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Q16E

Expert-verifiedFound in: Page 323

Book edition
5th

Author(s)
Otto Bretscher

Pages
442 pages

ISBN
9780321796974

**Arguing geometrically, find all eigenvectors and eigenvalues of the linear transformations in Exercises 15 through 22. In each case, find an eigenbasis if you can, and thus determine whether the given transformation is diagonalizable.**

**Rotation through an angle of** ${{\mathbf{180}}}^{{\mathbf{\xb0}}}$** in ${{\mathit{R}}}^{{\mathbf{2}}}$****.**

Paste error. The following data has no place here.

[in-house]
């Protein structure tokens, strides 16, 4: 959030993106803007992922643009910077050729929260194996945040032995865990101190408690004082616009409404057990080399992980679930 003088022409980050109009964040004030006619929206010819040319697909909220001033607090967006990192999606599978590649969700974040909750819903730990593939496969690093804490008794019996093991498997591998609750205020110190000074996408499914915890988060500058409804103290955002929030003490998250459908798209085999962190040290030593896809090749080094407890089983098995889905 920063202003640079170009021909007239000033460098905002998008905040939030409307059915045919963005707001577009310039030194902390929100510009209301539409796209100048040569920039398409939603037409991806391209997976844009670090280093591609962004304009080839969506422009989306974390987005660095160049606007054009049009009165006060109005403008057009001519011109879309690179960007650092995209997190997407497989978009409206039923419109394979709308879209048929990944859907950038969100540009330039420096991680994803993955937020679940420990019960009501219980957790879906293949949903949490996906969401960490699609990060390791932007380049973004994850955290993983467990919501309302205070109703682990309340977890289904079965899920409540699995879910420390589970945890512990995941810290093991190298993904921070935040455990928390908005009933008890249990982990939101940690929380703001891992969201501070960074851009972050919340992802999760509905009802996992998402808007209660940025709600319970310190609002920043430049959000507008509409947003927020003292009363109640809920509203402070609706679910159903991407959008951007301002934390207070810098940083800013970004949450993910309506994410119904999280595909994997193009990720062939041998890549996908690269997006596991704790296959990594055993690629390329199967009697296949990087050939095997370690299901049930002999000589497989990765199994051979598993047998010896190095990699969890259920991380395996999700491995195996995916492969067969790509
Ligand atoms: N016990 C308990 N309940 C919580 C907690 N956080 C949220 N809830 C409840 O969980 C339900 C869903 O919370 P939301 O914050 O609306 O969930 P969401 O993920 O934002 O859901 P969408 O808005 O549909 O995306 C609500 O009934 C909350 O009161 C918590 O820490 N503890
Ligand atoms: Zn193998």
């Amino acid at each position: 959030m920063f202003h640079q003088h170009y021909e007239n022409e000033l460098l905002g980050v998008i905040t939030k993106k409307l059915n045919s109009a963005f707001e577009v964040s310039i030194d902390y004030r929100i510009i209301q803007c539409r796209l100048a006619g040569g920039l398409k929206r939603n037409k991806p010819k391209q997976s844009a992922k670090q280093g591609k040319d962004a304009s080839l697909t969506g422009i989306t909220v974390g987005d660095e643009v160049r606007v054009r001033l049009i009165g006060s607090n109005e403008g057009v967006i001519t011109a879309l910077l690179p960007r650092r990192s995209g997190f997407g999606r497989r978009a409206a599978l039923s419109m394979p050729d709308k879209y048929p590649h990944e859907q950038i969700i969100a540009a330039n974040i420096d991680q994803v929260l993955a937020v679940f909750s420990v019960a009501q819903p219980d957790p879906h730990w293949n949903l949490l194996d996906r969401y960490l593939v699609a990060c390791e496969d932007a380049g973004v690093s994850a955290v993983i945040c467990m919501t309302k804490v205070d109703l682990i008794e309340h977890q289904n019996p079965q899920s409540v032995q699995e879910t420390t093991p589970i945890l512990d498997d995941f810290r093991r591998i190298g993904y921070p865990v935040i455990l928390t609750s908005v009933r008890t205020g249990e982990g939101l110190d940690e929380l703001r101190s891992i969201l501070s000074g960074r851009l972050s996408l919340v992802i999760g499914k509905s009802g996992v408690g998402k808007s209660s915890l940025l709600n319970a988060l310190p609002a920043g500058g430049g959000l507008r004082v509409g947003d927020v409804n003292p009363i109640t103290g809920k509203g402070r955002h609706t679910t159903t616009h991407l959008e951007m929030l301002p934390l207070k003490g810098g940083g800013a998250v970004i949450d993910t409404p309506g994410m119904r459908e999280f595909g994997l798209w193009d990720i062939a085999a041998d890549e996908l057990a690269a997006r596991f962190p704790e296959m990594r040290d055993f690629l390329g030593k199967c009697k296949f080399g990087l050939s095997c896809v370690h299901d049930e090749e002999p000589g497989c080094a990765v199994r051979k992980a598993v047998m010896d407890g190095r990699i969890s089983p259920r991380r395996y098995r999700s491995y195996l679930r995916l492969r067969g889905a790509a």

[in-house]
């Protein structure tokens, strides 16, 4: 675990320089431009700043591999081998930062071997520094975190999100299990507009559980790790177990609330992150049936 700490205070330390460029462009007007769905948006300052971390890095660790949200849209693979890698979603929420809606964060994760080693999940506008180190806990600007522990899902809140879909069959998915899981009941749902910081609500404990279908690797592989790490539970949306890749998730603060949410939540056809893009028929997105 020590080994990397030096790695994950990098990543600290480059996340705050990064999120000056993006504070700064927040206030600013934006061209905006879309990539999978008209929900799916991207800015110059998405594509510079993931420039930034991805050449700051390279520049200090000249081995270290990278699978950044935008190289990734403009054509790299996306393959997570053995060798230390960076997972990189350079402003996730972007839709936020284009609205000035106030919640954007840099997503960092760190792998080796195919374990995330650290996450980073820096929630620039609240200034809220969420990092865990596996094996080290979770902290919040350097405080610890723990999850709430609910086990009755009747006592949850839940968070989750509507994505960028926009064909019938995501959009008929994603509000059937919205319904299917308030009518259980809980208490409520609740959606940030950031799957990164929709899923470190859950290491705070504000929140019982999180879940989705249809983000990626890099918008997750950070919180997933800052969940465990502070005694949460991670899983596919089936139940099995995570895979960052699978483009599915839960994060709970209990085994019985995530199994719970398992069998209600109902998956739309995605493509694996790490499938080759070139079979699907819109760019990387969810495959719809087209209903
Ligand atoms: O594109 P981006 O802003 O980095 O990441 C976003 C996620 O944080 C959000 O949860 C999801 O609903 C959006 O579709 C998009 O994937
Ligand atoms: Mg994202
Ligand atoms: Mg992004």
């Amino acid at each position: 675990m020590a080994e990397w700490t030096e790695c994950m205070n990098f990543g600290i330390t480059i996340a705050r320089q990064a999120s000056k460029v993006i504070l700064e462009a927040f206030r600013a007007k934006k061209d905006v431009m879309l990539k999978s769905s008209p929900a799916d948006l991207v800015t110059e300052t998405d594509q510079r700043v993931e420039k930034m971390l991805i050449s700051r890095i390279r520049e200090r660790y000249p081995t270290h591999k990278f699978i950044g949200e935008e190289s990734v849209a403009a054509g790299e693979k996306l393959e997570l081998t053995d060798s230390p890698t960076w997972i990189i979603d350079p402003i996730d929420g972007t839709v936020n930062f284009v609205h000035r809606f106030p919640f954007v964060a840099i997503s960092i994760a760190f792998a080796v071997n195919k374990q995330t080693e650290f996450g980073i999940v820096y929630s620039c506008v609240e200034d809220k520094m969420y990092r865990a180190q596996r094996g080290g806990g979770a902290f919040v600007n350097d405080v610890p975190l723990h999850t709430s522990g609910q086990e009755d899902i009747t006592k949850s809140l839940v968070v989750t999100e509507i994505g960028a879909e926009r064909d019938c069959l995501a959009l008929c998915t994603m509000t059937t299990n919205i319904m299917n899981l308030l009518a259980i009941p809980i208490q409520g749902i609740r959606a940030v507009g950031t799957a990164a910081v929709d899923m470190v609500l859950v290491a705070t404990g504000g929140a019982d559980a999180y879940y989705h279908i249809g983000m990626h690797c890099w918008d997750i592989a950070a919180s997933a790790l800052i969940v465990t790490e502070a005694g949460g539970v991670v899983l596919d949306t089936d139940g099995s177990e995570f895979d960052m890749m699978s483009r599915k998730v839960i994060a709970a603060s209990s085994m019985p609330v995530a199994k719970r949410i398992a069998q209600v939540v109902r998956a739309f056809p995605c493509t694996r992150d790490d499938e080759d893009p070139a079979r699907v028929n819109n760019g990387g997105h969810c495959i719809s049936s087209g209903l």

So, *A* is diagonalizable.

A matrix is known as diagonalizable if it can be written in the form of ${\mathit{A}}{\mathbf{=}}{\mathit{P}}{\mathit{D}}{{\mathit{P}}}^{\mathbf{-}\mathbf{1}}$.

Rotation through an angle of ${180}^{\xb0}$ will turn any vector *v* into *-v* , so role="math" localid="1659525298008" $A=-{l}_{2}$, and all vectors $v\in {R}^{2}$are eigenvectors of *A* with the corresponding eigenvalue being $\lambda =-1$. The very fact that $A=-{l}_{2}$ is already diagonal proves that it's diagonalizable.

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